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Take two: Is Georgia or LSU the better potential job opening?

No decisions have been made regarding the job status of coach Mark Richt at Georgia and coach Les Miles at LSU.

But with so much talk swirling around the two programs, it got us wondering which is the more attractive position, if both come open?

Alex Scarborough: Let’s be clear, they’re both great jobs. If LSU and Georgia are open, the line of candidates will stretch as far as the eye can see. But for me, the question of which job is more appealing is easy. It’s Georgia, and I don’t think it’s close.

The support is there from fans and administration. You’re recruiting in a state that produces the most SEC players of any in the country. And you don’t have to bother with the West.

Who wants Nick Saban lurking over your shoulder all the time? Just ask Miles what that’s like. Whether it's playing Alabama every year or having Alabama coaches invade the state of Louisiana to poach prospects, the shadow of Saban is ever-present. And who wants to deal with that when you can play in an East that is mediocre by comparison?

Edward Aschoff: To me, Georgia would be the better job. It's in the heart of one of the Southeast’s most fertile recruiting grounds. Atlanta is right down the road, and the facilities are only getting better.

It’s also in the East, which has barely registered a pulse recently, so any rebuilding project shouldn’t take too long. And you don’t have to play Alabama every year.

But don’t get it twisted, LSU is a great job. Louisiana doesn't have the talent pool that Georgia has on a continuous basis, but you can pluck plenty of elite-level prospects out of your backyard and there’s always nearby Texas and Mississippi, and you have no in-state rival. The facilities are first-rate and the recent stadium expansion makes it one of the country’s best. The fans are stupendous and the athletic department isn’t afraid to spend money.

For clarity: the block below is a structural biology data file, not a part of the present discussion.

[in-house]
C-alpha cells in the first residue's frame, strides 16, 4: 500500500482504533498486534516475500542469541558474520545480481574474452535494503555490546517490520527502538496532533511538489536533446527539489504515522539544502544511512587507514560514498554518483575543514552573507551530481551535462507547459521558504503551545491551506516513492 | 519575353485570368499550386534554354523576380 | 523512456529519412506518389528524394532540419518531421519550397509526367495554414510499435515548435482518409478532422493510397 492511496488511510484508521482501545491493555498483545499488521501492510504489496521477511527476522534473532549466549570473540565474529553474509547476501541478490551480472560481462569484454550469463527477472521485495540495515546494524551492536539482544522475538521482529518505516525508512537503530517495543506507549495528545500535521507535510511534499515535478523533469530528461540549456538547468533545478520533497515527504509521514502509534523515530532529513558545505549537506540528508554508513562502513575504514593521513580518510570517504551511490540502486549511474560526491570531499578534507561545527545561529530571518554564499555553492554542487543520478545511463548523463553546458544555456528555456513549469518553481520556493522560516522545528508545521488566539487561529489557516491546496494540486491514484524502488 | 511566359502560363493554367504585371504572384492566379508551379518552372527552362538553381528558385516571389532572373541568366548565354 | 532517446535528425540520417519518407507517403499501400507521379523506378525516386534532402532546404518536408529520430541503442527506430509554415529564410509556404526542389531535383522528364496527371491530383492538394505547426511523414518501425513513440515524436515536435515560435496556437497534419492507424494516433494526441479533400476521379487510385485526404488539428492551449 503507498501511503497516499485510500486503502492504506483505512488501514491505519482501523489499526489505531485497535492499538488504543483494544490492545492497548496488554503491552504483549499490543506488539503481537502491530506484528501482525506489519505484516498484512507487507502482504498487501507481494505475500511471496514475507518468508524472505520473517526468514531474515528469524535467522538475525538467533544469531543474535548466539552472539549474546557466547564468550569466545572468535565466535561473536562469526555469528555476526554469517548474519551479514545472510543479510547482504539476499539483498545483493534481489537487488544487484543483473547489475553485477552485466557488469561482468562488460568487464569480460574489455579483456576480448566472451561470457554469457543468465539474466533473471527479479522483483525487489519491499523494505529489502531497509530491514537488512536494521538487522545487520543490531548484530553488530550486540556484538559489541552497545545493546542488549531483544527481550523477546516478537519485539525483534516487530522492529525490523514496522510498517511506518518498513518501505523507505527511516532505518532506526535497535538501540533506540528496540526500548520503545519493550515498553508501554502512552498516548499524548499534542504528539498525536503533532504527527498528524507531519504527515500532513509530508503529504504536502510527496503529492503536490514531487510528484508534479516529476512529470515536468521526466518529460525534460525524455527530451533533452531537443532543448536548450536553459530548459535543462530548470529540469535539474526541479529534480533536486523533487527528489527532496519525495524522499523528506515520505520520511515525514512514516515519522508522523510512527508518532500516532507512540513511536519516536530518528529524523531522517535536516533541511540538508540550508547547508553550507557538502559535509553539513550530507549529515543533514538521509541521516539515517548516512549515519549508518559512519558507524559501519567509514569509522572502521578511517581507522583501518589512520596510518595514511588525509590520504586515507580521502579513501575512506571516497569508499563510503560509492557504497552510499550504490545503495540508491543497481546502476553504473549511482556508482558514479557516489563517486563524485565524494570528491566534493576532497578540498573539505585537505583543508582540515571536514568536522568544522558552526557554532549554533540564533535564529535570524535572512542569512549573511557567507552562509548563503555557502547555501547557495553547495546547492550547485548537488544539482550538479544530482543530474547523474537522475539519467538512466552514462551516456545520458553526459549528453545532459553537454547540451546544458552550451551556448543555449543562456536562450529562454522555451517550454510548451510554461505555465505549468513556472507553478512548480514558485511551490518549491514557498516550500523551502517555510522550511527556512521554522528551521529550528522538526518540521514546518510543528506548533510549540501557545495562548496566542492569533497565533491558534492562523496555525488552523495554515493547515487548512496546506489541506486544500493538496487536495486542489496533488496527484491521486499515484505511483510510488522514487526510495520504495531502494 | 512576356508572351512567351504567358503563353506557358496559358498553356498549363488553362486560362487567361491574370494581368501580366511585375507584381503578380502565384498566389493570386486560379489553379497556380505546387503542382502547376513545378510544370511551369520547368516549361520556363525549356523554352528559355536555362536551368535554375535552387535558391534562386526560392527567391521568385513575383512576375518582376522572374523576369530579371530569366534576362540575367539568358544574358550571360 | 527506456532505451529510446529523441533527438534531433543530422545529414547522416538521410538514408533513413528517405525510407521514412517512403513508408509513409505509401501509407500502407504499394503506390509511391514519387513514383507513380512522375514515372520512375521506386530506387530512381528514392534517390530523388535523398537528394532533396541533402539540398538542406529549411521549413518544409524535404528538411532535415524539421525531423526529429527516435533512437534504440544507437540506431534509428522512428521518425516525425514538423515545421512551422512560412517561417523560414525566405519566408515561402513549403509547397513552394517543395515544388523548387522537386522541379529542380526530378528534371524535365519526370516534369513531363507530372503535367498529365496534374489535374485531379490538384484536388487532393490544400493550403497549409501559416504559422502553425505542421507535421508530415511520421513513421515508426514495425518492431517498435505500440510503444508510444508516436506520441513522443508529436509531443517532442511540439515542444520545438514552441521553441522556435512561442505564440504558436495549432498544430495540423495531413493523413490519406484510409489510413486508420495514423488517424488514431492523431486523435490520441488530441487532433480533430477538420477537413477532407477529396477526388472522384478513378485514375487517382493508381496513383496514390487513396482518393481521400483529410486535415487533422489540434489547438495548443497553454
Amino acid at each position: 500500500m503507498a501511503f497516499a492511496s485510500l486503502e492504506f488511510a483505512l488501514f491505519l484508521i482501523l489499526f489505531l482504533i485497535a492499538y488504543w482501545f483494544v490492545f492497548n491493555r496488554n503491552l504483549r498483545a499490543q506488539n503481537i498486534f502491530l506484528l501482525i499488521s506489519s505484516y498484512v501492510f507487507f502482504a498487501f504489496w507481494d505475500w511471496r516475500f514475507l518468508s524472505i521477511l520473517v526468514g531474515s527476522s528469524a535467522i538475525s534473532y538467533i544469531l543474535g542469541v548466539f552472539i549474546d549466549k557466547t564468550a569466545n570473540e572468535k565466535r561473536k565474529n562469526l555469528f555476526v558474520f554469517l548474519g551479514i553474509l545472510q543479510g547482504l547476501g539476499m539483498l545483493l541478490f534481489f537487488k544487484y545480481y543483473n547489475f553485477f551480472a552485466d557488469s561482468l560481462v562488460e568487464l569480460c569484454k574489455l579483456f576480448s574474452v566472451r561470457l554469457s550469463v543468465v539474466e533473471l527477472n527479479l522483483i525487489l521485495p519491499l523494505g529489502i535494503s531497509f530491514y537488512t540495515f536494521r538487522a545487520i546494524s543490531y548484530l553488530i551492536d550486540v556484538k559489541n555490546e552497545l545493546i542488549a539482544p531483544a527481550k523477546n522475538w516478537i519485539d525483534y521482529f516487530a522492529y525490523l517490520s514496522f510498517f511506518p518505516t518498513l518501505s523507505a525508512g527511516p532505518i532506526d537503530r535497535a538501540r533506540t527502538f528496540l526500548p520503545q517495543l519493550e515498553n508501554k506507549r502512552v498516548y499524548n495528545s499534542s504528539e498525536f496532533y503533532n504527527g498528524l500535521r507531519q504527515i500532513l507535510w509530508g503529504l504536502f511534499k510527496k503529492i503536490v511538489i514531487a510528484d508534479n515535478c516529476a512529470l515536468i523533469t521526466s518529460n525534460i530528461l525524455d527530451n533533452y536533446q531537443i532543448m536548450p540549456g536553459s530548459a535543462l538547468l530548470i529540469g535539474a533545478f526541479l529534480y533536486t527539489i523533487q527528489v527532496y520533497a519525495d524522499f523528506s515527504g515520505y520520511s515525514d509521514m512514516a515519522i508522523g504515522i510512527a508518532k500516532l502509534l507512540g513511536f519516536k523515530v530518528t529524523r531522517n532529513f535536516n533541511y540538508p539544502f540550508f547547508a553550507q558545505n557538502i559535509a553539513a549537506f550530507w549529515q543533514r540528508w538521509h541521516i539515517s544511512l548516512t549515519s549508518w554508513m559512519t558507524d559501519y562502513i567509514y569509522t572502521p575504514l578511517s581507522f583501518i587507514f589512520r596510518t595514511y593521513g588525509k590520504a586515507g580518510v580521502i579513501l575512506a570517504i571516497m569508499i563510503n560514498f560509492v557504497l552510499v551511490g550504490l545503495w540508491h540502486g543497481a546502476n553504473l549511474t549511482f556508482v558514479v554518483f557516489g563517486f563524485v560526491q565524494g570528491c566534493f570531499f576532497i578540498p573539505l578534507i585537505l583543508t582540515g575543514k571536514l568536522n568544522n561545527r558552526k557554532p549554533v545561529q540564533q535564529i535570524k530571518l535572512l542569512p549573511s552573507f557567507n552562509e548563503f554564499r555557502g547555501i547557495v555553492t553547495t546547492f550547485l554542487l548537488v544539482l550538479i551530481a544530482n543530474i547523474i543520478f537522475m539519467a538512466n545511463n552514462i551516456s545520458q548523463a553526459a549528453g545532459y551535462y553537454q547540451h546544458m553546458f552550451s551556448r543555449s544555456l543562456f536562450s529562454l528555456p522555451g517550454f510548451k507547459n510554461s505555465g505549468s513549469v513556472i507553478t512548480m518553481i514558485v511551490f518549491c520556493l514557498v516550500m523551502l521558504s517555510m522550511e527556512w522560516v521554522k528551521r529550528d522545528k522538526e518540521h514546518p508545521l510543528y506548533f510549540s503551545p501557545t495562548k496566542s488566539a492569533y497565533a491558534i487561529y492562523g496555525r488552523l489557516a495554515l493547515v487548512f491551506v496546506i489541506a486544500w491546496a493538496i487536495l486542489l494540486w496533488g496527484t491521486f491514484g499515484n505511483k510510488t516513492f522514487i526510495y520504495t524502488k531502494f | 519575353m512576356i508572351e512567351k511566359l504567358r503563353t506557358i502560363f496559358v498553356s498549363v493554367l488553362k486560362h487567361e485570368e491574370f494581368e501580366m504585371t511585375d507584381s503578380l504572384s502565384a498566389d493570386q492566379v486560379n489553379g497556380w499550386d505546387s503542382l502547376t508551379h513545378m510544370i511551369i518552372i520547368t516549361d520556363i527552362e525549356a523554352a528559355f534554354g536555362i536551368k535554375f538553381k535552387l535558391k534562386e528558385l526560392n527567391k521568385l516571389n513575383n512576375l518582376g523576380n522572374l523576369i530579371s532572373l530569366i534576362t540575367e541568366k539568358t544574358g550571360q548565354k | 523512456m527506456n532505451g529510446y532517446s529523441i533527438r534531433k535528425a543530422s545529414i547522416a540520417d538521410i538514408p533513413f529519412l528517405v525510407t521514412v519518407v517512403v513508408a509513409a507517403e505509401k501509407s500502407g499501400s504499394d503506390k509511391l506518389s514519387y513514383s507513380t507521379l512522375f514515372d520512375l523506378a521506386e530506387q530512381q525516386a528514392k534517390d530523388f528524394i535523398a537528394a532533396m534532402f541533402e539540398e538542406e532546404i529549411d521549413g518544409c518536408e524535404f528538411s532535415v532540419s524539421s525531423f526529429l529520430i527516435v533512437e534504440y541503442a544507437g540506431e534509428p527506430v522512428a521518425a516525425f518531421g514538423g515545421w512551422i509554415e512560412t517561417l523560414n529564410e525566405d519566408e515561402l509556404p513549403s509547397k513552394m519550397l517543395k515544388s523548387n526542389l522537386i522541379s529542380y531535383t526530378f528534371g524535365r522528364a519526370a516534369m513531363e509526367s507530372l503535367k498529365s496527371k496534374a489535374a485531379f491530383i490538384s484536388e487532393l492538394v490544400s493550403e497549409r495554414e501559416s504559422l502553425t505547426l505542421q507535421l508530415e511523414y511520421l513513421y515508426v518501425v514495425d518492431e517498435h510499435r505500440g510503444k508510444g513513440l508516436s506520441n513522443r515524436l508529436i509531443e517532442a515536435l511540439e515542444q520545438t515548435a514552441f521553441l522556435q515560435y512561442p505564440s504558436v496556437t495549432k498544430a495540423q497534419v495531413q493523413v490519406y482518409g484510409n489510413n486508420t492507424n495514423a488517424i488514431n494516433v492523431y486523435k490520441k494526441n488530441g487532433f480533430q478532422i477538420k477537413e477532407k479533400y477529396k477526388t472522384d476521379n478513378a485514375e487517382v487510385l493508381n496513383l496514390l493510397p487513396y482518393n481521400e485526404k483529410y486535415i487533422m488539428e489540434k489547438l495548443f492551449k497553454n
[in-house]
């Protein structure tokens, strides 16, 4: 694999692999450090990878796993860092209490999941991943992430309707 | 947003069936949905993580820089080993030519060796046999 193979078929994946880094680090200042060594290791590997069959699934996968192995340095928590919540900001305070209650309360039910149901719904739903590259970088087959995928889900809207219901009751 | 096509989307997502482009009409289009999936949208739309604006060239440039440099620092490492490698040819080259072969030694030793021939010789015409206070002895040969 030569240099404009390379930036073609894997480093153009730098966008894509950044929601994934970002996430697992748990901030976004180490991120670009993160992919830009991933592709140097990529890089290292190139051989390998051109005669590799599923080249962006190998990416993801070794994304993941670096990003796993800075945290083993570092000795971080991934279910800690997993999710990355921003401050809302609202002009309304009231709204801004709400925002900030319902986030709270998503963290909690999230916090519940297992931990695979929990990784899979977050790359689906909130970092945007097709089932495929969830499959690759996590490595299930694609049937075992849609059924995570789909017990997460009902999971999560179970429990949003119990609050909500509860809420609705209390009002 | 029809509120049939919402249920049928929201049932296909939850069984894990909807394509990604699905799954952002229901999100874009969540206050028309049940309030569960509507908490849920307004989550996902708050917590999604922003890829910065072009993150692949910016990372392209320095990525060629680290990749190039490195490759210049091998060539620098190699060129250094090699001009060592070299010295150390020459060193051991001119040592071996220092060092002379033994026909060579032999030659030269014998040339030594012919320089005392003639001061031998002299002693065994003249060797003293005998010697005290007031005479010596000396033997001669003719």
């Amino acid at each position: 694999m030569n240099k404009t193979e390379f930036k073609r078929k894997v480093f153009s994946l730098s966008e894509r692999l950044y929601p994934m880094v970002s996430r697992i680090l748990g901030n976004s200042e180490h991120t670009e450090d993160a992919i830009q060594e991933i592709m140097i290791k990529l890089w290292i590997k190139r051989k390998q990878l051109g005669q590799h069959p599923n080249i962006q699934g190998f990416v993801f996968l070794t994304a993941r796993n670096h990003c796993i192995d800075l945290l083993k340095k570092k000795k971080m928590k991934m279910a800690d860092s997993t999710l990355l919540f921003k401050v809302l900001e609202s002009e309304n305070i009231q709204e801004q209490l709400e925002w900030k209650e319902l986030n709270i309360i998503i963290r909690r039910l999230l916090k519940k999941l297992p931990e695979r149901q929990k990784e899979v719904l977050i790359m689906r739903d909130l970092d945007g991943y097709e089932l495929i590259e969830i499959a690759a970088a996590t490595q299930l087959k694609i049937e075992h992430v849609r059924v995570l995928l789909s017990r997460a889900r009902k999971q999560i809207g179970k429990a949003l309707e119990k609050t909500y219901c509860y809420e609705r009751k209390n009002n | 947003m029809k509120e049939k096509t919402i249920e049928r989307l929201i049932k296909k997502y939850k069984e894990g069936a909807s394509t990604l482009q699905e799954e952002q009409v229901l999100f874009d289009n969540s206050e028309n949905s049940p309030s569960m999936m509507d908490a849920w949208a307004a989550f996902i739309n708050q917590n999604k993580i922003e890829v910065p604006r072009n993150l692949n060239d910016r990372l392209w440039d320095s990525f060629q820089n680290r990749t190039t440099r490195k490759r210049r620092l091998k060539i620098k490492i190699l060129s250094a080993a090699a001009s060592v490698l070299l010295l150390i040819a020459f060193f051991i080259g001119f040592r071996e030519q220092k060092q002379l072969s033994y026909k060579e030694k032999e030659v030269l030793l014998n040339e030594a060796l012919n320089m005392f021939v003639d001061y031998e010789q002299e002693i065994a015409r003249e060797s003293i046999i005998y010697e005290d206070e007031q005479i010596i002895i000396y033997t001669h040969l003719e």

However, you have to play in the West. That means competing against Alabama and five other teams that have all shown flashes of greatness in the past four years. Rebuilding will be tougher. Even the Mississippi schools are nationally relevant again. Having to dip into Texas for talent means competing with Texas, Texas A&M and TCU -- not fun. You’re always going up against Alabama, and if you’re losing top talent from Louisiana it can be crushing. New Orleans is down the street, but other than that, you’re kind of stuck in Baton Rouge.

A.S.: I don’t know if you’re necessarily stuck recruiting from your own backyard. Thanks to Saban and Miles, LSU has become a national brand. Having a more sizable presence in Texas is a must, but I think there’s an opportunity to extend the program’s reach even further. Just look at Alabama, which has had no problem going to California or Maryland for top recruits. Don’t tell me LSU can’t do the same. Georgia has that ability too (see: Jacob Eason), but I see LSU as the trendier school right now.

But if I’m coming up with reason No. 1 why I would pick LSU over Georgia, it would be Leonard Fournette. If you can find a quality grad transfer quarterback and expand the passing game to complement Fournette, you could strike it rich. Remember, it’s not as if LSU doesn’t have talent at wide receiver. Whether Travin Dural comes back is uncertain, but Malachi Dupre, John Diarse and Trey Quinn will all return. With Arden Key and Jamal Adams to build around, the defense will be fine, too.

E.A.: LSU might be in the quick-fix column next season with the talent returning, but check out Georgia's current recruiting class. Eason, who will have every opportunity to start next season, headlines the No. 7 class according to ESPN's RecruitingNation, and there's a chunk of talent that could contribute immediately, like Julian Rochester and Charlie Woerner. Let's not forget there's solid, young talent returning on defense, and you can mold any quarterback around play-makers Sony Michel, Isaiah McKenzie and Terry Godwin. And who knows, Nick Chubb could come back faster than people think.

Both of these jobs would be excellent for any coach. There are pros and cons on both sides. But if this is the toughest decision someone has to make in the future, congrats.